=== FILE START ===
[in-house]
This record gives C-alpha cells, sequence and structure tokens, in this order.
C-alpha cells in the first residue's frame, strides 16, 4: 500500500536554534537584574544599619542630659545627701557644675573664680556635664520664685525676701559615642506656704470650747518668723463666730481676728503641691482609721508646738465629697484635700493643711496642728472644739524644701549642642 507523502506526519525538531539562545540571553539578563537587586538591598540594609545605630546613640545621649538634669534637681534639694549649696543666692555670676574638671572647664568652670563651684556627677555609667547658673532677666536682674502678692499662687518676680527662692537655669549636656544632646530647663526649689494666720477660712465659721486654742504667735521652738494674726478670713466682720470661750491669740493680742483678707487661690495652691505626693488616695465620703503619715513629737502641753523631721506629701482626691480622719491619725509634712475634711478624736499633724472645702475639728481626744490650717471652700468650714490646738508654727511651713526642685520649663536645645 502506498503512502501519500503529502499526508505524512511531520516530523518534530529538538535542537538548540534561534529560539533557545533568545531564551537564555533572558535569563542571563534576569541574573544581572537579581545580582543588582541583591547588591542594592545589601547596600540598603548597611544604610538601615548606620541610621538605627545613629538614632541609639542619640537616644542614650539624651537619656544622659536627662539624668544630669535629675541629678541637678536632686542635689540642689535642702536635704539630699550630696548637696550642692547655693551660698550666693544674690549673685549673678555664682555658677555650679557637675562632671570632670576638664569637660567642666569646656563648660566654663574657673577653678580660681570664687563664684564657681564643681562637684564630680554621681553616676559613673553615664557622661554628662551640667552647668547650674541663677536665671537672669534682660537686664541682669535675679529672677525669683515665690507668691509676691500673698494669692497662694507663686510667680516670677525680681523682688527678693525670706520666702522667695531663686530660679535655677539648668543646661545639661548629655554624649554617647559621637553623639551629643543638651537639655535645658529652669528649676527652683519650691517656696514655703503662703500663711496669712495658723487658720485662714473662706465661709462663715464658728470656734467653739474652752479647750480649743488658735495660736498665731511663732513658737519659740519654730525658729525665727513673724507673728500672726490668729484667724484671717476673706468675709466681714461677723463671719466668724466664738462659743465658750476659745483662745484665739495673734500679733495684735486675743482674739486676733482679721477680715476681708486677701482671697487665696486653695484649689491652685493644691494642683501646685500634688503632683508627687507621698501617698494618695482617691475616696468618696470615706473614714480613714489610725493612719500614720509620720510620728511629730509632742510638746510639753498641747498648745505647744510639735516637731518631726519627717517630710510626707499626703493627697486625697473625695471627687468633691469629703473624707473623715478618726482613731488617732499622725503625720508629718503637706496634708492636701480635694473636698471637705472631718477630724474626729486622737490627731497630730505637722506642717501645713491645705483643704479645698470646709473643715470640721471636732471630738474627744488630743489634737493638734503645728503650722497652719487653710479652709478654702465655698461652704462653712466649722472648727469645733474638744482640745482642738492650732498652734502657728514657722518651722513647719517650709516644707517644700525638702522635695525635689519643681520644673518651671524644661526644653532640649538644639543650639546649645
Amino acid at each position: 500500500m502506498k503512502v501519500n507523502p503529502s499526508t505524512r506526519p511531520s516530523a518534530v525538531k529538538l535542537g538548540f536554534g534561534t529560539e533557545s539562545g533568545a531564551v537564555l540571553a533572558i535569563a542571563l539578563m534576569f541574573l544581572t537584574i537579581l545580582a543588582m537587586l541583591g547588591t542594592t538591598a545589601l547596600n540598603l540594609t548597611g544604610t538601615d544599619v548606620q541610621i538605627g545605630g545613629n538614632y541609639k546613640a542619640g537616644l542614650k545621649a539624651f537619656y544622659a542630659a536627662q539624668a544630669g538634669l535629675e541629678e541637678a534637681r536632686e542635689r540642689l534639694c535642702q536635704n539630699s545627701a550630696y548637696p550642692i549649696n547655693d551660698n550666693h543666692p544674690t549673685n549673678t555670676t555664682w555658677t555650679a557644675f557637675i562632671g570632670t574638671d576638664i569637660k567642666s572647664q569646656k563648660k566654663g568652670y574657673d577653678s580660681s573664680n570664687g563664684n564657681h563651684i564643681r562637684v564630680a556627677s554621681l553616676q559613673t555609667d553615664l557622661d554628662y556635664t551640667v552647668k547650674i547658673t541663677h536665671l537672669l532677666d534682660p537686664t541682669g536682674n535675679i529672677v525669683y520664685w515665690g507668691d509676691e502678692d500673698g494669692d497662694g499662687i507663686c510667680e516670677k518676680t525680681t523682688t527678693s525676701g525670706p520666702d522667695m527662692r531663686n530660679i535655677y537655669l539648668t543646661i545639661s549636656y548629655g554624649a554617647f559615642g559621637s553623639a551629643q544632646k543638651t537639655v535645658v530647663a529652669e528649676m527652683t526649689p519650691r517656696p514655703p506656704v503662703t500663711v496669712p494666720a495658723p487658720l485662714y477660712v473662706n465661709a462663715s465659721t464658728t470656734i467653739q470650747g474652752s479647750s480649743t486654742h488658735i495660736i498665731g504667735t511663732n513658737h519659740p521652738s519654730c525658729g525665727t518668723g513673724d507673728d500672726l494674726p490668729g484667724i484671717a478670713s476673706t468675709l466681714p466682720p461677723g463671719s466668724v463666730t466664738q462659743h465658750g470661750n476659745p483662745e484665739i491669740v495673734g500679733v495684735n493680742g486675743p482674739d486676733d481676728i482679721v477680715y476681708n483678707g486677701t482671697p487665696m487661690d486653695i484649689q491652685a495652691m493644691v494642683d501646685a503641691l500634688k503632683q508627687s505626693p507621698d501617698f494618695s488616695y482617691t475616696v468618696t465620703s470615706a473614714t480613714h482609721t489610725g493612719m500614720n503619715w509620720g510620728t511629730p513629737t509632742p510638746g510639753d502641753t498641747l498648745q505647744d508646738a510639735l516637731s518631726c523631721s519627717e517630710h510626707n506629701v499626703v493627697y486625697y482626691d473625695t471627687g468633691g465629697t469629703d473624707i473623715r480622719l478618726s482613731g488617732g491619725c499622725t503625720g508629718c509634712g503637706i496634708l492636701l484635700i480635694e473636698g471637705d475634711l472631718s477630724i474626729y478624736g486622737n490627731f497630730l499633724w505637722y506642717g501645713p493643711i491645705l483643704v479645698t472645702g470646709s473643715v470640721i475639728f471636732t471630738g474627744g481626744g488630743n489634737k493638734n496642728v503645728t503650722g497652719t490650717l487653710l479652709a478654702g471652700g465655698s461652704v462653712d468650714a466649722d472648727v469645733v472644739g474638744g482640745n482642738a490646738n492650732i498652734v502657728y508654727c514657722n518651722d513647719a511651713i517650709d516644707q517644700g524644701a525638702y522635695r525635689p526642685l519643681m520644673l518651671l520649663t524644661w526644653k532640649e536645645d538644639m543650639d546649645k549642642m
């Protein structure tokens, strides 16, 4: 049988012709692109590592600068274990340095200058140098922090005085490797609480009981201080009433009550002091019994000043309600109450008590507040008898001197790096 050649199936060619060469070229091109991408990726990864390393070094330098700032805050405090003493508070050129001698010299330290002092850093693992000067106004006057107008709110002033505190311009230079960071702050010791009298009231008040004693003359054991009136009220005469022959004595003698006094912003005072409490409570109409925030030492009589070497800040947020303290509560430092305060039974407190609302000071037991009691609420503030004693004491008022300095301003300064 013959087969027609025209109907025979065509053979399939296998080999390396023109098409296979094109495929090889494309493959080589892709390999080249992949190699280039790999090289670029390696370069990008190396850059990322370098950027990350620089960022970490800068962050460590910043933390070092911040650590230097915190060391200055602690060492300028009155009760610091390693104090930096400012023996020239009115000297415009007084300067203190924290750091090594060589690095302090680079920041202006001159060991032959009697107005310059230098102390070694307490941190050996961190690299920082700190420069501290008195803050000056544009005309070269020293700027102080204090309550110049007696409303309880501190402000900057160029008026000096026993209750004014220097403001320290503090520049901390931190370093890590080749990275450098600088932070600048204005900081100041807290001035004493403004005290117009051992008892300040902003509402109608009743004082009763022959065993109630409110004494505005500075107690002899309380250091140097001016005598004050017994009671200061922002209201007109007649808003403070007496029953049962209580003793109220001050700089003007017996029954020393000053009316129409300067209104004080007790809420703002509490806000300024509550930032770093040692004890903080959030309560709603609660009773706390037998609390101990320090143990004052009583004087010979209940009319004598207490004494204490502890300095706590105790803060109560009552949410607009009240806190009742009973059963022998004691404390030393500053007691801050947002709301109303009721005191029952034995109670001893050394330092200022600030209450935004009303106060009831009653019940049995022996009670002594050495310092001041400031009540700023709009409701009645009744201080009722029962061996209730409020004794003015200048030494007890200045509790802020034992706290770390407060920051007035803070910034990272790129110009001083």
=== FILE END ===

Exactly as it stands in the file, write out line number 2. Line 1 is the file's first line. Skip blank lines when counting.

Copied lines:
This record gives C-alpha cells, sequence and structure tokens, in this order.